Philip Ojisua | AFP | Getty Images
Nigerian President Muhammadu Buhari (C) poses on October 19, 2016 with the 21 Chibok girls who were released by Boko Haram, at the State House in Abuja, Nigeria.
Boko Haram militants have released 82 schoolgirls out of a group of more than 200 whom
they kidnapped from the northeastern town of Chibok in April 2014 in exchange for prisoners, the presidency said on Saturday.
Switzerland and the International Committee of the Red Cross helped secure the 82 girls in “lengthy negotiations”, the presidency said on its Twitter account.
President Muhammadu Buhari will receive the girls on Sunday in the capital Abuja, it said, without saying how many Boko Haram suspects had been exchanged or disclosing other details.
A military source said the girls were currently in Banki near the Cameroon border for medical checks before being airlifted to Maiduguri, the capital of Borno state. From there they will be flown to Abuja.
The kidnapping was one of the high-profile incidents of Boko Haram’s insurgency in Nigeria’s northeast, now in its eighth year and with little sign of ending. About 220 were abducted from their school in a nighttime attack.
More than 20 girls were released last October in a deal brokered by the International Committee of the Red Cross. Others have escaped or been rescued, but 195 were believed to be still in captivity before this release.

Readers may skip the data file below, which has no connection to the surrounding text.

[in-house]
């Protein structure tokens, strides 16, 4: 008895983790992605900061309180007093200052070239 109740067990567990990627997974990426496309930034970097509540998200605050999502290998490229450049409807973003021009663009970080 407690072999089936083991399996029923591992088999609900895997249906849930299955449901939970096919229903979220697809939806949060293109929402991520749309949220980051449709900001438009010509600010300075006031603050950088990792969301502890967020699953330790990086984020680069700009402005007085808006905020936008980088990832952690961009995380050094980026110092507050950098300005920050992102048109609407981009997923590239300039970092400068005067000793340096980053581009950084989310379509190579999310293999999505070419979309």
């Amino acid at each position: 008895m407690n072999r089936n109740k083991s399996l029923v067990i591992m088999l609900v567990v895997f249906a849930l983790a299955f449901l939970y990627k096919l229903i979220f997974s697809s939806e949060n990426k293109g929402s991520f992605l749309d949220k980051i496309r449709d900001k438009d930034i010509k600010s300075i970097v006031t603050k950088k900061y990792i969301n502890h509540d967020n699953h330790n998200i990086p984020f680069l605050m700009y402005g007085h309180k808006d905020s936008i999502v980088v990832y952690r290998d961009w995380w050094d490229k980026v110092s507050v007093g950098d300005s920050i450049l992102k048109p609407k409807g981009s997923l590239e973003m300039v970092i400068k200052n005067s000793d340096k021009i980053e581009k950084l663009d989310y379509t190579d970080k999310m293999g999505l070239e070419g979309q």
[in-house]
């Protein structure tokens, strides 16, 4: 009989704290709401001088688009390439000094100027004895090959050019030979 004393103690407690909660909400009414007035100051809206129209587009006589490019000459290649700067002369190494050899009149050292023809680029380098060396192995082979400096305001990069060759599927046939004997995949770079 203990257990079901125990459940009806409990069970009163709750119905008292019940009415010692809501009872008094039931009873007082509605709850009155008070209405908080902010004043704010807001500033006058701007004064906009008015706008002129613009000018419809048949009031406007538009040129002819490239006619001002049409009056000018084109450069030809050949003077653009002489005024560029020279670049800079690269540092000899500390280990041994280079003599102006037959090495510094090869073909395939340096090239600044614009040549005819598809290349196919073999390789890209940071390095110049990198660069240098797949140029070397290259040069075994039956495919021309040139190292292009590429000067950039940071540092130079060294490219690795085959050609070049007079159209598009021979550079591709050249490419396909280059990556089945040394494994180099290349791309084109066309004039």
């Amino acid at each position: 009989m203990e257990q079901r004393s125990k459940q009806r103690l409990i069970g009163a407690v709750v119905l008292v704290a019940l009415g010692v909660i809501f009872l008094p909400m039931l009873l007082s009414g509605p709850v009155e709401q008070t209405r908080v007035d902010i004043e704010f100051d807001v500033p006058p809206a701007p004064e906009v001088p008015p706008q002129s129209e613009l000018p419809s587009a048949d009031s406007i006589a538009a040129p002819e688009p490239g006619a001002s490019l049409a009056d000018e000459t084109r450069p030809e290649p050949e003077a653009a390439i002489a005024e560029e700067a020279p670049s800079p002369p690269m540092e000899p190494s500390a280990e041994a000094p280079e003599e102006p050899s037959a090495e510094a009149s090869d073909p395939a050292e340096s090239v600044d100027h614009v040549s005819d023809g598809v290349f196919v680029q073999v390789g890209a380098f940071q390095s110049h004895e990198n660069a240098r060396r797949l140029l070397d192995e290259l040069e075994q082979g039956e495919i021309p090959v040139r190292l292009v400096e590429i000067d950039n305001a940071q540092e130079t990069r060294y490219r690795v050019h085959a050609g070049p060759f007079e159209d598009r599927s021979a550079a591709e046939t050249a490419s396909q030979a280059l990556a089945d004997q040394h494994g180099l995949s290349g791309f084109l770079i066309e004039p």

Buhari said last month that the government was in talks to secure the release of the remaining captives.
The release of the 82 girls may give a boost to the former military ruler who made crushing the Islamist militant Boko Haram insurgency a key pillar of his election campaign in 2015.
He has hardly appeared in public since returning from Britain in March for treatment of an unspecified sickness.
Although the Chibok girls are the most high-profile case, Boko Haram has kidnapped thousands of adults and children, many of whose cases have been neglected.
The militants have killed more than 20,000 people and displaced more than 2 million during their insurgency aimed at creating an Islamic caliphate in northeast Nigeria.
Although the army has retaken much of the territory initially lost to Boko Haram, large parts of the northeast, particularly in Borno state, remain under threat from the militants. Suicide bombings and gun attacks have increased in the region since the end of the rainy season late last year.
Boko Haram, which last year pledged loyalty to Islamic State, has kidnapped hundreds of men, women and children in its campaign to carve out a mediaeval Islamist caliphate.